1. Use make serve instead of make serve-quick to get all plugins, but also configure the post, host and pass additional flags. This however can be quite slow.

  2. Need to speed up the cloning step? You coud fetch only the latest commit of the main branch:

    $ git clone --depth 1 --branch main
  3. Running on a VM or remote machine?

    If you are not running this on your local machine, but e.g. on a VM, you may need to configure a webserver to serve the website.

    Below is an example NGINX configuration (e.g. in /etc/nginx/sites-enabled/default)

    location /training-material/ {
      root /home/ubuntu/training-material/_site/;

    Change the root path above to wherever you cloned the training material folder

Stopping the server

Once you are done, you can stop the server and clean your repository.

Hands-on: Stopping the server
  1. Stop the server with CTRL-C
  2. Clean the repository: make clean


Key points
  • Checking the generated website can be done locally

Frequently Asked Questions

Have questions about this tutorial? Check out the tutorial FAQ page or the FAQ page for the Contributing to the Galaxy Training Material topic to see if your question is listed there. If not, please ask your question on the GTN Gitter Channel or the Galaxy Help Forum


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Citing this Tutorial

  1. Bérénice Batut, Björn Grüning, Saskia Hiltemann, Running the GTN website locally (Galaxy Training Materials). Online; accessed TODAY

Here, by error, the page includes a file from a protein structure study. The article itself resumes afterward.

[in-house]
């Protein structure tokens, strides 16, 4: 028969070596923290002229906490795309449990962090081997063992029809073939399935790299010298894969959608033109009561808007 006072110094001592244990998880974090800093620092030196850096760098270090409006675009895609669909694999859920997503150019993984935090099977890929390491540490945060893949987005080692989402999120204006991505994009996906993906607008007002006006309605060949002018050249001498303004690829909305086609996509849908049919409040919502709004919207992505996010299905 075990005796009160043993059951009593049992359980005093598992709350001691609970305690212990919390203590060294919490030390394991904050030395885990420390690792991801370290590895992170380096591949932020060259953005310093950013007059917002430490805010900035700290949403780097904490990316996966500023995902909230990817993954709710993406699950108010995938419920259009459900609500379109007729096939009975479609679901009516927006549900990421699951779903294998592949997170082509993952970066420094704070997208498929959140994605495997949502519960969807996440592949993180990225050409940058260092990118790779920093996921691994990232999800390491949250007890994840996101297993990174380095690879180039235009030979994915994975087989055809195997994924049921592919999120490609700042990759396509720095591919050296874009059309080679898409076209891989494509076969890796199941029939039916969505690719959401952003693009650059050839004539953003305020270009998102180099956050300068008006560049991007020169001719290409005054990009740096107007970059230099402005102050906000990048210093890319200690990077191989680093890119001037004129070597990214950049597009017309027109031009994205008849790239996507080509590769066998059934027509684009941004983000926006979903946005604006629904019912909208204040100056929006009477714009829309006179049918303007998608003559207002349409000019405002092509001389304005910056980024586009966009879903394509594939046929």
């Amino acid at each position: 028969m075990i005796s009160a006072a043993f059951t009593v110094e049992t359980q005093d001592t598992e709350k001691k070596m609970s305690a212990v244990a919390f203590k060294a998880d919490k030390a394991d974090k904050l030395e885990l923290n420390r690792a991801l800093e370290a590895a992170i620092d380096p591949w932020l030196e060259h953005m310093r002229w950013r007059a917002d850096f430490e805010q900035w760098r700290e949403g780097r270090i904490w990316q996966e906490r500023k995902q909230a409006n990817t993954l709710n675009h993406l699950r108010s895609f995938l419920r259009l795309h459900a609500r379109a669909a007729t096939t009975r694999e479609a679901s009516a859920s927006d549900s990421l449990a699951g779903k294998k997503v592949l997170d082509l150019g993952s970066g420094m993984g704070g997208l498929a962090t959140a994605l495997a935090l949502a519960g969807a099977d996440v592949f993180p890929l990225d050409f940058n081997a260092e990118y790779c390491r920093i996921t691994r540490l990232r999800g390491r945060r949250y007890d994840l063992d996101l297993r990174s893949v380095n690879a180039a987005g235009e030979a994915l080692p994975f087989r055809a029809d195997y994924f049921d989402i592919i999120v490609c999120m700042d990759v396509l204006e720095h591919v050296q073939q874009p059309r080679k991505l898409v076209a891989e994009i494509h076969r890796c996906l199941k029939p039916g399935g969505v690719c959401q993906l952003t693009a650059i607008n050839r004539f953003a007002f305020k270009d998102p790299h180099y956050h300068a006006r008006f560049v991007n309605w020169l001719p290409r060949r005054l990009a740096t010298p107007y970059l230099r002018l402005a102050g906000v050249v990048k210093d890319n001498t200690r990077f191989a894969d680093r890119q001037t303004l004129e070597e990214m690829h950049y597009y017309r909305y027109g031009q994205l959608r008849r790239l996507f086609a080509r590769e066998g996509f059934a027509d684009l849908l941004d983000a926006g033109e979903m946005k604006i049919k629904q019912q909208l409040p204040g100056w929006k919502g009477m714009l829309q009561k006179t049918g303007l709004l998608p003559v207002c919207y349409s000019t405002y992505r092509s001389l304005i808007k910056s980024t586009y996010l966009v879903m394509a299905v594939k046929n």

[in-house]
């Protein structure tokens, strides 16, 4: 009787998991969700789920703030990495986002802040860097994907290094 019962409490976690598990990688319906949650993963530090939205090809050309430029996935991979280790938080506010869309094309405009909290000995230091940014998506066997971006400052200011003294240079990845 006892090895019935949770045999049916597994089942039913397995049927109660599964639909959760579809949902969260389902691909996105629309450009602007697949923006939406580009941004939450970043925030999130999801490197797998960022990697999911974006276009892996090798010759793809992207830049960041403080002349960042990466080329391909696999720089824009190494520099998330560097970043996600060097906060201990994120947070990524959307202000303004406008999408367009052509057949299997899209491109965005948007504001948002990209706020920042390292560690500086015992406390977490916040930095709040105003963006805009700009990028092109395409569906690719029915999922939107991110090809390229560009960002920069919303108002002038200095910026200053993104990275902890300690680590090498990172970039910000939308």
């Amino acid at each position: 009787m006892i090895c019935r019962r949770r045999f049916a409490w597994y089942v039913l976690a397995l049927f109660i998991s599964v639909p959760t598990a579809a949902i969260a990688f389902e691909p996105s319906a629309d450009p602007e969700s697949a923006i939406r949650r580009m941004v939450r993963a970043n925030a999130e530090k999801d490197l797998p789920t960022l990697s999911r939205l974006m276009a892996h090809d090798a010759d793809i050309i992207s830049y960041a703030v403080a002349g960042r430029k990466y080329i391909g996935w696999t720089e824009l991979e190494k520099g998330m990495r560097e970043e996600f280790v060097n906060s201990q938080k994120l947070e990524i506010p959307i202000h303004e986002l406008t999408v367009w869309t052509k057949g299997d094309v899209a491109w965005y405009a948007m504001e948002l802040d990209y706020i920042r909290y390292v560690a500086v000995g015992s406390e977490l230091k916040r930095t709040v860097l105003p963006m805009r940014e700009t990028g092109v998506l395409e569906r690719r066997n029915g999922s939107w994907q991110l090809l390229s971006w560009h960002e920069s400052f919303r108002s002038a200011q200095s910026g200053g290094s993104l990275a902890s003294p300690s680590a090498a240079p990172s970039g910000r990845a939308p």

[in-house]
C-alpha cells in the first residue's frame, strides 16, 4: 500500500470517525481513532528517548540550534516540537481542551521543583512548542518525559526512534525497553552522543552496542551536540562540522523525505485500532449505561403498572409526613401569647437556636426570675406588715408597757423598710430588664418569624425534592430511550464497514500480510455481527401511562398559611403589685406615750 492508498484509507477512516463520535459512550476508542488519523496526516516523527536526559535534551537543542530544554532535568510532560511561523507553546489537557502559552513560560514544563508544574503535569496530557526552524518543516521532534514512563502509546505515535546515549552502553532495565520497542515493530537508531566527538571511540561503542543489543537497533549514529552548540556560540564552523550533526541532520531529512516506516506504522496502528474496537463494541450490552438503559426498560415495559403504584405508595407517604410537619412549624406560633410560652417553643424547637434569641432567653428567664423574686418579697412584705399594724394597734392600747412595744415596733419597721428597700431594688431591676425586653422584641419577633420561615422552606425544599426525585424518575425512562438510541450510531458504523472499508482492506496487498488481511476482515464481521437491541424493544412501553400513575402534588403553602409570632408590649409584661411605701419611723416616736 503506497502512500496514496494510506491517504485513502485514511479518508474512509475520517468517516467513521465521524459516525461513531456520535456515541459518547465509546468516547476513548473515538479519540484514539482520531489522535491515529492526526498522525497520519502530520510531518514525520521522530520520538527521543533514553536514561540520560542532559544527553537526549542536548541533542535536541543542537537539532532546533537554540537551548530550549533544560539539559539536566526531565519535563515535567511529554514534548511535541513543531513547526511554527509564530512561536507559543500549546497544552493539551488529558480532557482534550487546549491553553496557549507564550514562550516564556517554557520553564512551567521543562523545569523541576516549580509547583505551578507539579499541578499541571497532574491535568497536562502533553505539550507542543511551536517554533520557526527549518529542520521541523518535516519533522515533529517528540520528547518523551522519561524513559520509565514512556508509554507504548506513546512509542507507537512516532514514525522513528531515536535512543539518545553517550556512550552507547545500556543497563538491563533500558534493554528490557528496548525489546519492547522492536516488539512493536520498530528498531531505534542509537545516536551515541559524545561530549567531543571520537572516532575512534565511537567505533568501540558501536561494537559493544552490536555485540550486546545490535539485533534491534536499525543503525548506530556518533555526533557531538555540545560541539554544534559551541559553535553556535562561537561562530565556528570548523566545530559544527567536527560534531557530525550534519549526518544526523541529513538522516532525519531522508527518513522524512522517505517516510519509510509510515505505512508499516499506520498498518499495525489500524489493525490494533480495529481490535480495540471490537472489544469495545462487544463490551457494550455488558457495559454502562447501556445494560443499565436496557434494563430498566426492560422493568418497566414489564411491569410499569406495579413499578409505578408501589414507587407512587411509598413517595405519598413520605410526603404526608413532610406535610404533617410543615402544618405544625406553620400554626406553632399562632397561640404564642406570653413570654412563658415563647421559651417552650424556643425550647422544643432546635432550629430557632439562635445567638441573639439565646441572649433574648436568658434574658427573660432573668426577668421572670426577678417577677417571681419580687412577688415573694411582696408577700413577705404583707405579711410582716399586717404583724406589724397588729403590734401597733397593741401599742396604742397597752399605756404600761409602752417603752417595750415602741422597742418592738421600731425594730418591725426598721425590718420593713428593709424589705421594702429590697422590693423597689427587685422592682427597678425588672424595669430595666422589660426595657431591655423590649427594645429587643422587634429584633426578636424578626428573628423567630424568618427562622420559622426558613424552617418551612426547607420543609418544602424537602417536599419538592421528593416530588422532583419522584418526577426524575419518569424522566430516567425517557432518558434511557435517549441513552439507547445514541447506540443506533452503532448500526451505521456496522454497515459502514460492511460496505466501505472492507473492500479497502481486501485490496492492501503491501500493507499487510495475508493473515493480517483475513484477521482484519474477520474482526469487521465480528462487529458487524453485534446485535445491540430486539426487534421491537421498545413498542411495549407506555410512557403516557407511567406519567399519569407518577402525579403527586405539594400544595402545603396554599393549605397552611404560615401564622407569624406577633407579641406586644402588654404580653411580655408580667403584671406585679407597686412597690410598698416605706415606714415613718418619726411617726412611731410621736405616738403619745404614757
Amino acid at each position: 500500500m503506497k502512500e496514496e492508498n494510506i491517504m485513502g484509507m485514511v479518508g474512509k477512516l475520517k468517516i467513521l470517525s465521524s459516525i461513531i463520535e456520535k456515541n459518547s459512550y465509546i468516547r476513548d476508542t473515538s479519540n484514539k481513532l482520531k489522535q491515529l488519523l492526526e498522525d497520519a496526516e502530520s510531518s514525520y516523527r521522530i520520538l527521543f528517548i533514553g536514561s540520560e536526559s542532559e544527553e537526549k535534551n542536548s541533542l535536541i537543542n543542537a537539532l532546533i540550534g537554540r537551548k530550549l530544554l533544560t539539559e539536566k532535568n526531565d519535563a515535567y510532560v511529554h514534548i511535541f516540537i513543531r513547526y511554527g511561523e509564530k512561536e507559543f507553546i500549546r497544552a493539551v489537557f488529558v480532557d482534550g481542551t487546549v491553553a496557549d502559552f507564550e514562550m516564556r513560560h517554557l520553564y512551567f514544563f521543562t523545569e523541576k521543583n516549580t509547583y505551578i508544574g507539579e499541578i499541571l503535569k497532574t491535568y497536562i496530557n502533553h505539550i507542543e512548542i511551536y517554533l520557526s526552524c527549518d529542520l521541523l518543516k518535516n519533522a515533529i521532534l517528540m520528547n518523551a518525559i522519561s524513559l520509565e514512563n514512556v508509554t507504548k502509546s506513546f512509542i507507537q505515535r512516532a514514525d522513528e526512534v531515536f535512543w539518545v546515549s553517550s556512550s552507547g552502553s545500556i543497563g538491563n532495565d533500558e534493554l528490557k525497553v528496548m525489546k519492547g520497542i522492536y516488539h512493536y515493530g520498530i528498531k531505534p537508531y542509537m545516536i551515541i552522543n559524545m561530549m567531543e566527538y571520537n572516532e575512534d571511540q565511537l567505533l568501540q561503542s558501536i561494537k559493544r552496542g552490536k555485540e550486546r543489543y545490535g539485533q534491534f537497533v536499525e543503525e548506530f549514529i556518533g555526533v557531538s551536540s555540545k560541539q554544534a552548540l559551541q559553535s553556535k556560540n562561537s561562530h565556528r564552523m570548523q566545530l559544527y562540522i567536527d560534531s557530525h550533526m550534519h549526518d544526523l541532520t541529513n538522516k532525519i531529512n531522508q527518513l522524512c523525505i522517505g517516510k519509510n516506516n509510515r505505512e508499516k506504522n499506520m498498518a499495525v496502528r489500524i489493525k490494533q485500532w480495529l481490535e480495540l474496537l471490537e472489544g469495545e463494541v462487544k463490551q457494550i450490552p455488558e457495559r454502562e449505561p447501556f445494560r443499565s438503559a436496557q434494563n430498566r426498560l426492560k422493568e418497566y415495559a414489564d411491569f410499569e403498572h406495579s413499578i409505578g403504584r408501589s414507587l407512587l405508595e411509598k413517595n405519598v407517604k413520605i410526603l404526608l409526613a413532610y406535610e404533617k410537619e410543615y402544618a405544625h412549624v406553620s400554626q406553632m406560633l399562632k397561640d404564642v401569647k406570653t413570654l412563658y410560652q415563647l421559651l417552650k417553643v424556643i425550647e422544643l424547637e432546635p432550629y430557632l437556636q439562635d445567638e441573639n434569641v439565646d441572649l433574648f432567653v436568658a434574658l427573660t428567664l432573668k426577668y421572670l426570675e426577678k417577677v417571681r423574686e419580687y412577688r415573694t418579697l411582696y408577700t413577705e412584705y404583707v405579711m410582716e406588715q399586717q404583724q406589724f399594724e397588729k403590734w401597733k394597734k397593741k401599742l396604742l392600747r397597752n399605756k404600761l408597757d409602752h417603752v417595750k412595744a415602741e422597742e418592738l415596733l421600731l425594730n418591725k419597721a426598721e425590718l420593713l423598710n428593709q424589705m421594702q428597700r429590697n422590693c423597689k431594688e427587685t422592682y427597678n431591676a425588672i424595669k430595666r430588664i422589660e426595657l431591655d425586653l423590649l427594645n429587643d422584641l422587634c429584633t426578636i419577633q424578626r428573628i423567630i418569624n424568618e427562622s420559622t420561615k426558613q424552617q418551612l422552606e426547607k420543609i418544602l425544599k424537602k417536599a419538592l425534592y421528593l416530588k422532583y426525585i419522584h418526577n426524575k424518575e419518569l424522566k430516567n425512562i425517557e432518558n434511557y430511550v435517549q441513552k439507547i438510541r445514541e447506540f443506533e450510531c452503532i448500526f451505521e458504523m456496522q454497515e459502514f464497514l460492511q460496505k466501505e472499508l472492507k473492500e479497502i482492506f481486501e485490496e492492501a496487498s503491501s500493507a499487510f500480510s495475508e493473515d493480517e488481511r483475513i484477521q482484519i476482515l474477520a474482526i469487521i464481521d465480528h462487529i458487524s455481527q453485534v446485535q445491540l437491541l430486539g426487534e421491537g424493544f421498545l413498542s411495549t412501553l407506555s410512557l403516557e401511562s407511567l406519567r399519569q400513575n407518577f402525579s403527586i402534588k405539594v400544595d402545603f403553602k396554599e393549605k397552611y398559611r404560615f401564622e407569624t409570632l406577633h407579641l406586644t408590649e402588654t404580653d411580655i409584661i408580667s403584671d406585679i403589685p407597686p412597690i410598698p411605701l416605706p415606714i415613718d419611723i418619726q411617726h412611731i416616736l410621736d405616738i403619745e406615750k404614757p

2. Batut et al., 2018 Community-Driven Data Analysis Training for Biology Cell Systems 10.1016/j.cels.2018.05.012

author = "Bérénice Batut and Björn Grüning and Saskia Hiltemann",
title = "Running the GTN website locally (Galaxy Training Materials)",
year = "",
month = "",
day = ""
url = "\url{}",
note = "[Online; accessed TODAY]"
	doi = {10.1371/journal.pcbi.1010752},
	url = {},
	year = 2023,
	month = {jan},
	publisher = {Public Library of Science ({PLoS})},
	volume = {19},
	number = {1},
	pages = {e1010752},
	author = {Saskia Hiltemann and Helena Rasche and Simon Gladman and Hans-Rudolf Hotz and Delphine Larivi{\`{e}}re and Daniel Blankenberg and Pratik D. Jagtap and Thomas Wollmann and Anthony Bretaudeau and Nadia Gou{\'{e}} and Timothy J. Griffin and Coline Royaux and Yvan Le Bras and Subina Mehta and Anna Syme and Frederik Coppens and Bert Droesbeke and Nicola Soranzo and Wendi Bacon and Fotis Psomopoulos and Crist{\'{o}}bal Gallardo-Alba and John Davis and Melanie Christine Föll and Matthias Fahrner and Maria A. Doyle and Beatriz Serrano-Solano and Anne Claire Fouilloux and Peter van Heusden and Wolfgang Maier and Dave Clements and Florian Heyl and Björn Grüning and B{\'{e}}r{\'{e}}nice Batut and},
	editor = {Francis Ouellette},
	title = {Galaxy Training: A powerful framework for teaching!},
	journal = {PLoS Comput Biol} Computational Biology}


Congratulations on successfully completing this tutorial!
Developing GTN training material
This tutorial is part of a series to develop GTN training material, feel free to also look at:
  1. Creating a new tutorial
  2. Contributing with GitHub via command-line
  3. Overview of the Galaxy Training Material
  4. Creating Slides
  5. Creating content in Markdown
  6. Adding Quizzes to your Tutorial
  7. Principles of learning and how they apply to training and teaching
  8. Design and plan session, course, materials
  9. Including a new topic
  10. Contributing with GitHub via its interface
  11. Teaching Python
  12. Creating Interactive Galaxy Tours
  13. Updating diffs in admin training
  14. GTN Metadata
  15. Tools, Data, and Workflows for tutorials
  16. Running the GTN website online using GitPod
  17. Running the GTN website locally
  18. Adding auto-generated video to your slides
  19. Generating PDF artefacts of the website